While there are still a few weeks to go of the School Holidays, the current pandemic is making it difficult to do what we normally do during summer vacation. Travelling and meeting up with a big group of friends are unfortunately not on the agenda but there are still ways to safely take advantage of the break and return to school and work refreshed!
1. Set summer goals
One of the easiest ways to give meaning to your kid’s summer holiday is to encourage them to accomplish something that feels worthwhile. Generally, it works best to set a range of goals—some daily (read for 15 minutes), some weekly (help cook dinner) and some for the whole summer (learning to ride a bike). Goals can also encompass a range of skills and ideas, including personal, social, academic and community service goals.
Once you have compiled a list of goals, make a checklist so kids can check off items as they’re completed, helping them see their progress. At the end of the summer, they can look back at all they’ve learned and accomplished!
2. Find ways to connect to friends
For many kids, summer is about free time and friends, and a summer spent without that feels pointless and frustrating. It’s important to help your children stay connected to friends in whatever ways feel appropriate for your family.
For some, that means using video conferencing apps to call friends or using Netflix Party to watch movies while chatting with friends. For others, it means limiting social interaction with one or two “safe” families and minimising exposure.
Peer relationships and safety are both important right now, so try to find a balance between helping your child feel connected and what feels right for your family.
3. Create family rituals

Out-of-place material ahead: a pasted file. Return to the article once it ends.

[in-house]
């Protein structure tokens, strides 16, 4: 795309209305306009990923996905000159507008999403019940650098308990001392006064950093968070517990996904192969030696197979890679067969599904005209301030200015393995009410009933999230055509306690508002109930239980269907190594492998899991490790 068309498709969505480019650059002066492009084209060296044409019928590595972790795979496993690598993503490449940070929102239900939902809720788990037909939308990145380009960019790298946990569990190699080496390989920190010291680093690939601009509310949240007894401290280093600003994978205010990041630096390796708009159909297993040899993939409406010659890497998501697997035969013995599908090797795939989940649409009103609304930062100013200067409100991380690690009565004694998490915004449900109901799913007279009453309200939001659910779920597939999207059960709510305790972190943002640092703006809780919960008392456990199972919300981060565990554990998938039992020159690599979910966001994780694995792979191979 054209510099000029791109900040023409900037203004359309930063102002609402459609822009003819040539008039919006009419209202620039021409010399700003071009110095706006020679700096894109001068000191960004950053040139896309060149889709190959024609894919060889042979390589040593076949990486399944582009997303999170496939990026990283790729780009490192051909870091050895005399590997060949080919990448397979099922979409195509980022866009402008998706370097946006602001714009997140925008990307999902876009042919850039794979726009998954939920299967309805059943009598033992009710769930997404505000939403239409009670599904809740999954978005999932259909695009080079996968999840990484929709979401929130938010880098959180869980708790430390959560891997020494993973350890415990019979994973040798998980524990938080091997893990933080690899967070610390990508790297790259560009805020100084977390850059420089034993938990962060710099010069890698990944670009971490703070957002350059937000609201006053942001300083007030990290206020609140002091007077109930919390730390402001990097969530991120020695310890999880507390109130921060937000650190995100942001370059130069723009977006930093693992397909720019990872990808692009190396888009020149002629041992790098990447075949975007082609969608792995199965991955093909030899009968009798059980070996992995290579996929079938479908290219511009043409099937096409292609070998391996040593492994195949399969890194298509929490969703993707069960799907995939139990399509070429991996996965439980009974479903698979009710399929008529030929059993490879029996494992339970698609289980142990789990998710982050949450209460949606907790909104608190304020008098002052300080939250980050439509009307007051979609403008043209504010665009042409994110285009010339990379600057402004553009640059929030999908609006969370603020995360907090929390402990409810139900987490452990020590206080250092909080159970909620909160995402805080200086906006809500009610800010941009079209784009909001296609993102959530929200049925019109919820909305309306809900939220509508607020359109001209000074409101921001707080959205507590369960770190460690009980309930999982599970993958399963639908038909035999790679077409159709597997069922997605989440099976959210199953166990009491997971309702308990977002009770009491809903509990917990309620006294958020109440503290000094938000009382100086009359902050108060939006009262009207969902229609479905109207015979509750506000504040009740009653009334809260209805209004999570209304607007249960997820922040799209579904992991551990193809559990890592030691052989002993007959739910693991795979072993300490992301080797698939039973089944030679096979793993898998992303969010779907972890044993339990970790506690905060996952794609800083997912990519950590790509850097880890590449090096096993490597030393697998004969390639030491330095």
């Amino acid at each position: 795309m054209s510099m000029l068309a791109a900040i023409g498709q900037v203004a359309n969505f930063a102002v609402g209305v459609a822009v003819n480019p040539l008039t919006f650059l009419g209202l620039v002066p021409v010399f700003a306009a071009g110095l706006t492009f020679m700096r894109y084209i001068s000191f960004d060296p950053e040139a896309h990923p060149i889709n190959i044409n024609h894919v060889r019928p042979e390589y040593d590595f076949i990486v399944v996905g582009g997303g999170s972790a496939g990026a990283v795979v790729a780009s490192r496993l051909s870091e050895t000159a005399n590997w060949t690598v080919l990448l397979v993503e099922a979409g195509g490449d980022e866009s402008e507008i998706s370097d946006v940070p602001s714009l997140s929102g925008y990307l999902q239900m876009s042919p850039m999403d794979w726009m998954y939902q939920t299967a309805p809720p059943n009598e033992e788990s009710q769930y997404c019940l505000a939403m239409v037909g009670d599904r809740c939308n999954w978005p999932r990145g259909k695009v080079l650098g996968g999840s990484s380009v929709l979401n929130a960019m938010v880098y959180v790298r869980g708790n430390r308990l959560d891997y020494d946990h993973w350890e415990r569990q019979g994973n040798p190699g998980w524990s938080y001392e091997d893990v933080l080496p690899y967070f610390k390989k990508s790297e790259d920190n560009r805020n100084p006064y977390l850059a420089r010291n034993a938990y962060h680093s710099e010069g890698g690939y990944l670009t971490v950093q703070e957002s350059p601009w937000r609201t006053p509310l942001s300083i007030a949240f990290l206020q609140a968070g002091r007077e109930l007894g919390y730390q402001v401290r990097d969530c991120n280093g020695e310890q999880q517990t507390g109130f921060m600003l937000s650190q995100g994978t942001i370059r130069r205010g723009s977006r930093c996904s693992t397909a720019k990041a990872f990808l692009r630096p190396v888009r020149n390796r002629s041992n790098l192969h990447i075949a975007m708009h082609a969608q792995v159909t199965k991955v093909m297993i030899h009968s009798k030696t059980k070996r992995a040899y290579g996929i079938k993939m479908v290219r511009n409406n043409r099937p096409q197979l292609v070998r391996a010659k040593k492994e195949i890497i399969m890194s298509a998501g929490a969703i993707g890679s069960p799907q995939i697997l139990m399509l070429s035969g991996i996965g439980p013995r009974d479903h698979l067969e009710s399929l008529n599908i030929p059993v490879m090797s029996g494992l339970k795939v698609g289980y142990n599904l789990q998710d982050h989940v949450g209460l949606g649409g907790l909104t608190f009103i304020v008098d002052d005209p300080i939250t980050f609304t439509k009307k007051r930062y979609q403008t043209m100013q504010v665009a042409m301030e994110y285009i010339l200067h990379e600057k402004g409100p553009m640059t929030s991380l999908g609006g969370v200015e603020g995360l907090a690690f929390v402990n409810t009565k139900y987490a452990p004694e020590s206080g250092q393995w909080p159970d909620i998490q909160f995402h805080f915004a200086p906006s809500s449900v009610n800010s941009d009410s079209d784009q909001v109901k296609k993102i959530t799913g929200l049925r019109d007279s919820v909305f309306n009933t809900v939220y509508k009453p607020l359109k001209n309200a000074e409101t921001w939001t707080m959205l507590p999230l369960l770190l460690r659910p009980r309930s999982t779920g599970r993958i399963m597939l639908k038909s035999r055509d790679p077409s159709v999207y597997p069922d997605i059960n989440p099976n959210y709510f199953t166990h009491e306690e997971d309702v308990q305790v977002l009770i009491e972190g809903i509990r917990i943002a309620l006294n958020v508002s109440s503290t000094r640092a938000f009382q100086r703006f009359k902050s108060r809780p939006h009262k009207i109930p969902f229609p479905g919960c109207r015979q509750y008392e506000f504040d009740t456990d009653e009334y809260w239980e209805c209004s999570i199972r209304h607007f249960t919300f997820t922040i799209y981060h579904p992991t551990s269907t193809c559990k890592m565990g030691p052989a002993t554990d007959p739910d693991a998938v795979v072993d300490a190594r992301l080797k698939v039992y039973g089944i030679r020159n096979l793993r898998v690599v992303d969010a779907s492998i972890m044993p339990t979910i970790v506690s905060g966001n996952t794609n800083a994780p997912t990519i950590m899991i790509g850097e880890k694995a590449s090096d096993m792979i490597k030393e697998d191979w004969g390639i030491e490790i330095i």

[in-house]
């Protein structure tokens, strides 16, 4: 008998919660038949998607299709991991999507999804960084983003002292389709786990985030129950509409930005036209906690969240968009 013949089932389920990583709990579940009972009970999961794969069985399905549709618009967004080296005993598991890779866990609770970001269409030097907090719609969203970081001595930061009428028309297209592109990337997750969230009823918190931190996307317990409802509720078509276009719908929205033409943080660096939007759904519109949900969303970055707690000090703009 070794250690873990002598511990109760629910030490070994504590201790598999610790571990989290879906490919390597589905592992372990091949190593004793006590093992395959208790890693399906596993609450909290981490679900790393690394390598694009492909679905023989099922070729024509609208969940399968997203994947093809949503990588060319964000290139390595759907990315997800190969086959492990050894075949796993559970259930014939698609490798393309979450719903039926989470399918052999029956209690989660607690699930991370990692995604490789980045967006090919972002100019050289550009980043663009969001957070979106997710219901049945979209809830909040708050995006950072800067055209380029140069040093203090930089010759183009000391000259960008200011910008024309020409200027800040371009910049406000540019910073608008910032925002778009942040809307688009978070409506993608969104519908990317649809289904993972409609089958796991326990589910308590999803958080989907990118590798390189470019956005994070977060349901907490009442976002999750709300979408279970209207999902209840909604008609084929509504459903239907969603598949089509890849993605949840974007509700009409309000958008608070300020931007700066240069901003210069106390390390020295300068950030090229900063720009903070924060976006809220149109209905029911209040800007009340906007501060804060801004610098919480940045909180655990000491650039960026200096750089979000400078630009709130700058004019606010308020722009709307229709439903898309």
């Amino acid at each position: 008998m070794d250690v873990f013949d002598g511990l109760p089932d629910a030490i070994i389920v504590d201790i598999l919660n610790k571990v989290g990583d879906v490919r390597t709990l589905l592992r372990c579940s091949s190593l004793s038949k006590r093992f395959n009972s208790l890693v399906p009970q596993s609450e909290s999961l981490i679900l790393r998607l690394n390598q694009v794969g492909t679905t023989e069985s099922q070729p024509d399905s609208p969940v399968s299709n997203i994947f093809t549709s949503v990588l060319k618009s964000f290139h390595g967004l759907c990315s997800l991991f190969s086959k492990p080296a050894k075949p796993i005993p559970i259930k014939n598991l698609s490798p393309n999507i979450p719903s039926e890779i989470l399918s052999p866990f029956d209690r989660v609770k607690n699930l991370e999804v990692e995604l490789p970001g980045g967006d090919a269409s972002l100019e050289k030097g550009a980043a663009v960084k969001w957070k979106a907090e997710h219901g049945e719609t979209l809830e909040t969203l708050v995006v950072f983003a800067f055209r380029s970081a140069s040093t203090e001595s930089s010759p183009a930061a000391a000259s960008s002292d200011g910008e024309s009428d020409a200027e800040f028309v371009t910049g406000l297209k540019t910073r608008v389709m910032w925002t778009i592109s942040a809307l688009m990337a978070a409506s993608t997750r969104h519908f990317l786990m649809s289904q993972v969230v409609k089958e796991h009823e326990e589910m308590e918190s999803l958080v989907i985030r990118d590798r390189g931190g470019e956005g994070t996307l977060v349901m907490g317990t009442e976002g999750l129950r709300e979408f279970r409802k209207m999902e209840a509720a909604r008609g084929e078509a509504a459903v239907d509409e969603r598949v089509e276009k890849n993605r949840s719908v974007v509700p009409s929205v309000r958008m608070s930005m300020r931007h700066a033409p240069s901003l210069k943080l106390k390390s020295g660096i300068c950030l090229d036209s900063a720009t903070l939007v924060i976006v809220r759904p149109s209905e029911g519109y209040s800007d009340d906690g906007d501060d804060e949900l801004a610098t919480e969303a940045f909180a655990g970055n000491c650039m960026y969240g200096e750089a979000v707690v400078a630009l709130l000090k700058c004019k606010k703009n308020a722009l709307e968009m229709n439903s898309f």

In general, activities gain meaning when they are about something more than just ourselves—we find meaning in tasks when we see a connection to something bigger.
One important way to help children feel connected to a higher purpose is to strengthen their identity as a part of your family—and rituals help kids do just that!
Summer, with all its endless time together, is the perfect time to create family rituals. Make Friday night “family movie night” and let children take turns picking a movie for everyone. Make Saturday morning your standard time for a family walk and check out different places to visit together. You could also have everyone cook dinner together once a week or make time for board games each night after dinner.
Choose whatever works best for your family and remember that having rituals is far more important than what you actually do. The most important thing is to develop connections and consistency, both of which are so important right now.
4. Create daily schedules
Another way to make summer feel more meaningful is to build a structure and plan for each day. Many kids feel overwhelmed and lost when their days are completely open so creating a schedule (even a loose one!) can help give them direction and meaning.
Your schedule can reflect the more relaxed nature of summer (later bed times and wake times, free time before getting dressed in the morning, and so on), but it’s still important to have daily expectations. Build in a predictable schedule for waking, dressing, meals and exercise.
And because it’s summer, build in plenty of chances for free time, while ensuring the major transitions of the day are included. When kids have daily expectations, it lends a sense of purpose to their days.
5. Build self-help skills
Finally, give meaning to summer by helping children learn how to be more independent. One of the great gifts of summer is time. You can let your 6-year-old spend 20 minutes tying his shoes because there’s no school bus to miss! Summer is the perfect time to let your child master a new skill that he or she will have for a lifetime.
Summers often feel long and lazy, but this summer could feel especially long since families have already spent the past few months cooped up together. Rather than viewing the next remaining weeks as an endless battle against boredom, work toward giving your children’s summer a sense of purpose and meaning—it might just be their best summer yet.